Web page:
THE 24-HOUR BOOB JOB
If you could try out life with bigger breasts for a day, would you do it?
Cinderella’s fairy godmother turned a tattered dress and a pumpkin into a shimmering gown and a lavish ride. Remember, though, there was one catch: The makeover lasted only until midnight. With his InstaBreast technique, Norman Rowe, a New York plastic surgeon, is playing fairy godmother to women temporarily seeking larger, fuller breasts, but his handiwork also lasts for only one night. In about 20 minutes, you can go from flat-chested to cleavage-proud.
Rowe’s method is remarkably simple: He designates a site at the edge of each nipple, and after the area is anesthetized, he injects about a half-liter of sterile saline solution—essentially salt water—into the patient’s breast tissue. He maneuvers the needle at various angles to different areas, expanding each breast until it reaches the desired fullness. The saline is gradually absorbed into the bloodstream, with the full effect lasting about 24 hours. (Rowe says that saline is considered perfectly safe; it’s the same stuff you would get in an IV if you were dehydrated.)
While some doctors suggest that instant breast augmentation is just a fad, it’s hard to ignore its potential (consider the hundreds of thousands of women who don’t hesitate to have volumizers injected in their face). And the desire for bigger breasts is as popular as ever: According to the American Society for Aesthetic Plastic Surgery, 313,327 breast augmentations and 137,233 breast lifts were performed in the U.S. in 2013. “Women want cleavage,” Rowe says matter-of-factly. “And this is fast.”
Fast results were just what Shavon Jovi, 28, a model and aspiring actress, was hoping for when she underwent the procedure with Rowe several months ago. After a few pricks of an anesthetic into the skin surrounding the nipples, Rowe injected anesthetic-laced saline solution into her 32A breasts, one syringe at a time. The effect was an instant fullness that brought her chest to a C cup. “For the longest time I’ve wanted to get a breast augmentation,” says Jovi. “I was sort of shocked when I saw them, but I loved it immediately.” Within two days she was back to her natural size (how long it takes depends on how your body metabolizes the fluid). So why have the now-you-see-’em, now-you-don’t procedure? Like many of Rowe’s patients, Jovi wanted to “try on” implants in a way that computer imaging just can’t mimic, says Rowe, adding that some of his patients go for the temporary inflation for special occasions, such as a wedding, a big birthday, or a beach vacation.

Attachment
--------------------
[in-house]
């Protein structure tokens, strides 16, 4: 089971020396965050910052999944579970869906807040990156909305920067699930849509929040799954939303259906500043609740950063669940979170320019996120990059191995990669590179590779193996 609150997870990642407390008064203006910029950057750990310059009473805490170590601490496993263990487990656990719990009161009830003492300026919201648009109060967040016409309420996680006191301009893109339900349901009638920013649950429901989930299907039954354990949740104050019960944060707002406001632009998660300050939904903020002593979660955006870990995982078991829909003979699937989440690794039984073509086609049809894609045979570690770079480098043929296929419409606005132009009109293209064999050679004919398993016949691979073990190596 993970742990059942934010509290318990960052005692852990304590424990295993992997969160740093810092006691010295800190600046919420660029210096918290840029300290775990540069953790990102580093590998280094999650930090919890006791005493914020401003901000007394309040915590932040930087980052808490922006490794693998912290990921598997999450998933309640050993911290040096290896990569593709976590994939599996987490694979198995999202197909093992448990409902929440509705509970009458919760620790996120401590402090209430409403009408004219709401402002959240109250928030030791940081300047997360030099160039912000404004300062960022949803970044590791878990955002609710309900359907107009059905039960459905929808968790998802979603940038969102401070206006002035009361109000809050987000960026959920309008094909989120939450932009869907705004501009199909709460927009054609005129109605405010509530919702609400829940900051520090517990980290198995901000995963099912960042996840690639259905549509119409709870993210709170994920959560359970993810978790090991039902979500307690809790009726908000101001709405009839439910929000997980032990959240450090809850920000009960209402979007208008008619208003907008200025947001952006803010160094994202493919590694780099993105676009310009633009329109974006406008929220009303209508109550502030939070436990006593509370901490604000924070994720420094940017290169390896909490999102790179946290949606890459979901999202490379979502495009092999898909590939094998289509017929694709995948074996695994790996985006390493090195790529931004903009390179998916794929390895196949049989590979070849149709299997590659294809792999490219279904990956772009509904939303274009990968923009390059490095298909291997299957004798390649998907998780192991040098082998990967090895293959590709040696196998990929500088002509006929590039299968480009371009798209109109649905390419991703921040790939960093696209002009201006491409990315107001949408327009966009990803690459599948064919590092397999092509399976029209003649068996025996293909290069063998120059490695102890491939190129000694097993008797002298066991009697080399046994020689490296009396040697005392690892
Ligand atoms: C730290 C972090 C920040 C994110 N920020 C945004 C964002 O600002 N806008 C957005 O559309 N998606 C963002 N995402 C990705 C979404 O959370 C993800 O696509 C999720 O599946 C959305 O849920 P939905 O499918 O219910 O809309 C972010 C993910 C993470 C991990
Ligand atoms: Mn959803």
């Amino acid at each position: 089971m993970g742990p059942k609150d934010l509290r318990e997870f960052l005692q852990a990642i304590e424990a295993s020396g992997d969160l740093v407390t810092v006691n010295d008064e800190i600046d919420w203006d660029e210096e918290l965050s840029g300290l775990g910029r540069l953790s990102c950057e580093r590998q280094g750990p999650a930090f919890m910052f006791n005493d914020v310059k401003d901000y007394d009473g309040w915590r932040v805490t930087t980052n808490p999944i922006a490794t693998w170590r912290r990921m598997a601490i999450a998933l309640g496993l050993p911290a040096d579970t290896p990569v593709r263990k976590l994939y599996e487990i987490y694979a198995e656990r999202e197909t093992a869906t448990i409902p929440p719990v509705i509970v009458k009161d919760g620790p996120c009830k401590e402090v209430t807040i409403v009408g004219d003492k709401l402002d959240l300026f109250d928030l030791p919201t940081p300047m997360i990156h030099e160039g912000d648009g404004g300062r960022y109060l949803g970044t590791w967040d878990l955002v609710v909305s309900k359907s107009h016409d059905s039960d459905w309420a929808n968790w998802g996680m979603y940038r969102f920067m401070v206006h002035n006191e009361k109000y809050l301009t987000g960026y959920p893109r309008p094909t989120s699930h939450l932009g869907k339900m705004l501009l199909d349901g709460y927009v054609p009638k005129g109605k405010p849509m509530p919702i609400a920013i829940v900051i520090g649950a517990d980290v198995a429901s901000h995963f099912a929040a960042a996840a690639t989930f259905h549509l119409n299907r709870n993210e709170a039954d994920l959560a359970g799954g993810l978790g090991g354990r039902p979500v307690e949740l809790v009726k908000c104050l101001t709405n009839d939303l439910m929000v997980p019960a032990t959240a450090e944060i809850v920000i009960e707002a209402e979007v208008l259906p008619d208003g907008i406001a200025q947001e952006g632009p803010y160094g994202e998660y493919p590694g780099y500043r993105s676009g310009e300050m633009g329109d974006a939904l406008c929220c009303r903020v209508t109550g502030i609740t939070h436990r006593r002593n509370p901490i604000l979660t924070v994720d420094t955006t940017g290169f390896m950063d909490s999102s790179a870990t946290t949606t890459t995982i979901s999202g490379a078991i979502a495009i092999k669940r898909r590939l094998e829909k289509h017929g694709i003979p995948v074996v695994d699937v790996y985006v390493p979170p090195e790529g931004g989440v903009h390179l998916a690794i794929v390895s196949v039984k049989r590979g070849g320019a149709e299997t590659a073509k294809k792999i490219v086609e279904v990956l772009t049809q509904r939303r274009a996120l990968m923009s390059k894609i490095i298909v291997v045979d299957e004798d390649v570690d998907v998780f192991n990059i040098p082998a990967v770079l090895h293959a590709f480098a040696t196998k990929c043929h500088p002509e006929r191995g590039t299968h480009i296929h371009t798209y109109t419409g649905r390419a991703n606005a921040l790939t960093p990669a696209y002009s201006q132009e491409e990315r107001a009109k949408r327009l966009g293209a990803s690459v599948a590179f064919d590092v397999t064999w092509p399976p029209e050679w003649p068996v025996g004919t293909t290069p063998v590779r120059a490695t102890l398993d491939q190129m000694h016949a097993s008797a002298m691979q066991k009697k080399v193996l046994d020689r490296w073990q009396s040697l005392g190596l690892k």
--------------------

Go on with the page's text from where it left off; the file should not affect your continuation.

Nicole, a 30-year-old mother of two, spent a day walking around with saline-inflated breasts, and a few months later went under the knife for implants. “It was amazing to see what my breasts would be like,” she recalls. As for how it felt? “I’ve had Botox and fillers, and it’s similar.” About 75 percent of Rowe’s patients who opt for the $2,500 procedure go on to get implants. However, it isn’t a helpful test-drive for every woman. “If you need both a lift and an augmentation, the saline won’t give you a realistic approximation,” explains Rowe.
Not everyone is singing the praises of the short-lived boob job, and there are limitations and risks to it. Since the skin of both breasts is pierced by the needle, bruising can occur. And like any procedure that penetrates the skin, infection is possible. Some doctors see other downsides as well, cautioning that undergoing the procedure repeatedly could cause the skin to stretch—”like a Slinky that you stretch out past the point of no return,” says Adam Kolker, a plastic surgeon in New York. Rowe counters that this is highly unlikely. “The skin has to be stretched for a much longer and continuous time period for it to display permanent stretching,” he says. Heidi Waldorf, a New York dermatologist, agrees, noting that having the procedure once is “probably okay. As long as it’s short-lived, the area should return to its normal contour,” says Waldorf, but she has concerns about stretching for those who return for more.
For her part, Jovi wanted to capture the results before they faded away. “I definitely posted a few #InstaBoob selfies that day,” she says. In the spirit of the procedure, though, perhaps she should have used Snapchat.
As for me, I’ll just stick to push-up bras (as needed since I hate needles) and do more gel manicures instead which lasts longer. But secretly (between us) it would be tempting to try.
Source: Liz Krieger for Harper’s Bazaar Magazine